Imaginary Cities is additionally valuable for the depths of discovery it offers. A wealth of architects and artists are mentioned. I’m no connoisseur, so even the specific works of Frank Lloyd Wright were new to me. Le Corbusier and Gaudi feature often, as well as Sant’Elia, Gropius, Buckminster Fuller, Kikutake and a wealth more I can’t remember; alternative designs for famous Soviet buildings, the planned impermanence of the Ise Jingu shrine… all of it amounts to a consciousness-raiser as to the complexity and artistry of architecture. As for artists, I’ve included quite a few in this review, but some absent from this round-up include the distinctive Ottoman-miniature stylisation and cobalt spirals of Nusret Colpan, the saturated evil of John Martin’s work (particularly Pandemonium), William Robinson Leigh’s Visionary City, Fritz Kahn’s Man as Industrial Palace and, undoubtedly, a surfeit of others I can’t recall. Imaginary Cities is undoubtedly a work that can be revisited multiple times and yield new secrets with every read.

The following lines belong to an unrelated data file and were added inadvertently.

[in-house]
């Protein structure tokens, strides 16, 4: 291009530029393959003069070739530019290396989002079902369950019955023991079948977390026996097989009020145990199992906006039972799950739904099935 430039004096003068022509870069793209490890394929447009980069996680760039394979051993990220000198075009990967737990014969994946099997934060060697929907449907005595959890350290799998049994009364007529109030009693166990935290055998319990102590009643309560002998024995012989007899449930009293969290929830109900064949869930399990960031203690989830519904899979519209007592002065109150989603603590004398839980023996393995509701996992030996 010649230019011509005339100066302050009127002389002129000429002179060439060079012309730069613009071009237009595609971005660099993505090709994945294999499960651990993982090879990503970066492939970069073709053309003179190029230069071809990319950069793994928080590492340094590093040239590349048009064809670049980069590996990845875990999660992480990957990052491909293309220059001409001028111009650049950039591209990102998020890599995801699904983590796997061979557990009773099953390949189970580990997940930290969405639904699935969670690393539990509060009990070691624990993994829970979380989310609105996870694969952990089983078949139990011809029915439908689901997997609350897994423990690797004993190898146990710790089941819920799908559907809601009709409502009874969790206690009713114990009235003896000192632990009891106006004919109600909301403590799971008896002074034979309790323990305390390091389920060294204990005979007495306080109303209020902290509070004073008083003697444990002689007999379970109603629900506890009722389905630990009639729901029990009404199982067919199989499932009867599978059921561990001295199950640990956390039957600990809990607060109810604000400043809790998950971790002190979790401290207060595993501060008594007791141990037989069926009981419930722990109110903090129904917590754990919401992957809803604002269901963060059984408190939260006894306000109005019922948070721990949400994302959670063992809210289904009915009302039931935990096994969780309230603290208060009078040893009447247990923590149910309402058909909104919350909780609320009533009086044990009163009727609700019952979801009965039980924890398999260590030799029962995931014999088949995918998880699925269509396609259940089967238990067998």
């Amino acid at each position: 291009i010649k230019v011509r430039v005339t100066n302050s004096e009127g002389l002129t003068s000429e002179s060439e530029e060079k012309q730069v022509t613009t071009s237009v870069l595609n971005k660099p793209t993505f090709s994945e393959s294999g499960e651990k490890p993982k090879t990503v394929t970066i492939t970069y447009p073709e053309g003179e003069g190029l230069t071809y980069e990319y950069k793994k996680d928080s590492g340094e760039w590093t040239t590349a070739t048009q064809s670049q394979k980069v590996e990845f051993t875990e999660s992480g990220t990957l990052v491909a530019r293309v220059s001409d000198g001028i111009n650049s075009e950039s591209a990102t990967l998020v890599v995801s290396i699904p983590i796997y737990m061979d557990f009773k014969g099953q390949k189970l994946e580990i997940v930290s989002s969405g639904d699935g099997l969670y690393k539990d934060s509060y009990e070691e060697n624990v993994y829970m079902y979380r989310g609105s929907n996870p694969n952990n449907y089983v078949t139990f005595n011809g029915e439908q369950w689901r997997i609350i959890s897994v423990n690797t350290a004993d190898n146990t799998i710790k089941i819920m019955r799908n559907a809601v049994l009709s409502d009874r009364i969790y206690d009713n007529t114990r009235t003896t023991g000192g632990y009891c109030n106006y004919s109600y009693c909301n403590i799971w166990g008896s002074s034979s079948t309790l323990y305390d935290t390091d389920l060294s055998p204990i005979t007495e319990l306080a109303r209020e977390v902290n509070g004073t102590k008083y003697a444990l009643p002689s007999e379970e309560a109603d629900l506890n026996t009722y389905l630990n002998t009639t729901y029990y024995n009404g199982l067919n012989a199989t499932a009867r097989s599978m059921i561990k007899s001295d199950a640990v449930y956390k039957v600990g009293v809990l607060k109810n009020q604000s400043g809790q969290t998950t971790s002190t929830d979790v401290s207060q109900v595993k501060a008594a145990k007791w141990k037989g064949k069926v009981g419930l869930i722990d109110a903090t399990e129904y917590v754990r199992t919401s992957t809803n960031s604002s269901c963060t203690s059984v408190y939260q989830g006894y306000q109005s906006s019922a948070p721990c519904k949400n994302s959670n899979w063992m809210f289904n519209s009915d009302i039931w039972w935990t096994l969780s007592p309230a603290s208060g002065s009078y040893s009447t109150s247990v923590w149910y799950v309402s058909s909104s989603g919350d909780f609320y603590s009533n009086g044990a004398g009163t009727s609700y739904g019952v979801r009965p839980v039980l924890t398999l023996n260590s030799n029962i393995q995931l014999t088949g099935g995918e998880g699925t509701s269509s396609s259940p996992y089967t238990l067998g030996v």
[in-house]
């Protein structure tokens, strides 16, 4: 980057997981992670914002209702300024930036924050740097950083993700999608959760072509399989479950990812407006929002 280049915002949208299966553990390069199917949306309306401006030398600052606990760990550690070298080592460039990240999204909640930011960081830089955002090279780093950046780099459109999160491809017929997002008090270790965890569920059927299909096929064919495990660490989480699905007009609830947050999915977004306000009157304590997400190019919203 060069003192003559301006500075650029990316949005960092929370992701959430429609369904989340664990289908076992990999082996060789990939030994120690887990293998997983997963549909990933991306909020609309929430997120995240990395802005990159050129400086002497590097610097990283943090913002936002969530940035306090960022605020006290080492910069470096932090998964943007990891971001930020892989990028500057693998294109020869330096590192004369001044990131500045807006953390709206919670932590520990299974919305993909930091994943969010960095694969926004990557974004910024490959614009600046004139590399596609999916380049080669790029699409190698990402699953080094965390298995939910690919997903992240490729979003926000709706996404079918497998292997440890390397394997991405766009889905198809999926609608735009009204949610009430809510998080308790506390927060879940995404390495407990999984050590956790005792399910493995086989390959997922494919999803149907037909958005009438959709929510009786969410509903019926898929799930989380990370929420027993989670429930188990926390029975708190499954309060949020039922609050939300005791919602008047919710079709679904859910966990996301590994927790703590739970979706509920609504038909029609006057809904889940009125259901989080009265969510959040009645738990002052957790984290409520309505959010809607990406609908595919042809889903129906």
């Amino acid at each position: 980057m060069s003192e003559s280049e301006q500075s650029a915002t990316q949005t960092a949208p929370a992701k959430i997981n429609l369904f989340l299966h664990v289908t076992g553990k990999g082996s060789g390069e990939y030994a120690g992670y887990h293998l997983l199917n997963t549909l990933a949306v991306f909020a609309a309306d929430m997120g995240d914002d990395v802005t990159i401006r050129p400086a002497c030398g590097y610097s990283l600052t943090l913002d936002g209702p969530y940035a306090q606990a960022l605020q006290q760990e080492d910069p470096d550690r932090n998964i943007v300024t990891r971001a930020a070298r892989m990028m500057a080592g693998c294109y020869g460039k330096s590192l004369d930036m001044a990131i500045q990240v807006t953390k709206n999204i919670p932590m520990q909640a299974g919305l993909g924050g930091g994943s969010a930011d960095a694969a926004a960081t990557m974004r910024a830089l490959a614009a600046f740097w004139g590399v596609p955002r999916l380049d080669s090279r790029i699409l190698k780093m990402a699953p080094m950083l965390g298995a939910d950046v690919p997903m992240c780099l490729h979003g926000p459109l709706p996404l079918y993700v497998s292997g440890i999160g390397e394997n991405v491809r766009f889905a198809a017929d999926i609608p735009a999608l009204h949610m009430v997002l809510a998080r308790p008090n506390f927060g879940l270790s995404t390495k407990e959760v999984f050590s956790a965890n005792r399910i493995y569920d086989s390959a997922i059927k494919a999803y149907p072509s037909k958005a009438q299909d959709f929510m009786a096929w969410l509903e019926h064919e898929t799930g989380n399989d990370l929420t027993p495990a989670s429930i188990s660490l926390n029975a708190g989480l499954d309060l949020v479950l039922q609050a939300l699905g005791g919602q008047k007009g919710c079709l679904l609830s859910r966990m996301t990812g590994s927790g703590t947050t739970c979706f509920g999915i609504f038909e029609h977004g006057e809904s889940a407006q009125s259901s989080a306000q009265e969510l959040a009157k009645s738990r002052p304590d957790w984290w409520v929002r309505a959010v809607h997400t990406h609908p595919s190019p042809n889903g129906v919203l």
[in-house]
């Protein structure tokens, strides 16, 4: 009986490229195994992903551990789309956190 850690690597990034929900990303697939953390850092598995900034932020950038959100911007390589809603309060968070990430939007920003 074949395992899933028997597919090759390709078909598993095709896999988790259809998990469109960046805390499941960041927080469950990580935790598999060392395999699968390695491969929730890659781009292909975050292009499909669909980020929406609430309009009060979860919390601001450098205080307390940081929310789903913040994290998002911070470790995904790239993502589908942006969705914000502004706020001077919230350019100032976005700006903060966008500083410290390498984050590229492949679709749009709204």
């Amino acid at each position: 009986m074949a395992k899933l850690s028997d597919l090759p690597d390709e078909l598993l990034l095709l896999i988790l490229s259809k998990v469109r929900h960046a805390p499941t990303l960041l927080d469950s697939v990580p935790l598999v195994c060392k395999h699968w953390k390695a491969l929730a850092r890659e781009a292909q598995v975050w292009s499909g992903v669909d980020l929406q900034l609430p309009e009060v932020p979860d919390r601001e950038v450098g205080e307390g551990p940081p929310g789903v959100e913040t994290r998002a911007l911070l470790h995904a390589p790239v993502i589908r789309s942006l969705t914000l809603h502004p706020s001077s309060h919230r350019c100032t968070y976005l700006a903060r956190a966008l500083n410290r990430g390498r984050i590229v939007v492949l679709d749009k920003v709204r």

“All cities are built with their ruins in mind, even if only subconsciously; what one failed postcard painter and murderer… called Ruinenwert (‘ruin value’). The hidden momentary pleasures of life taking place in monuments ultimately built for oblivion.”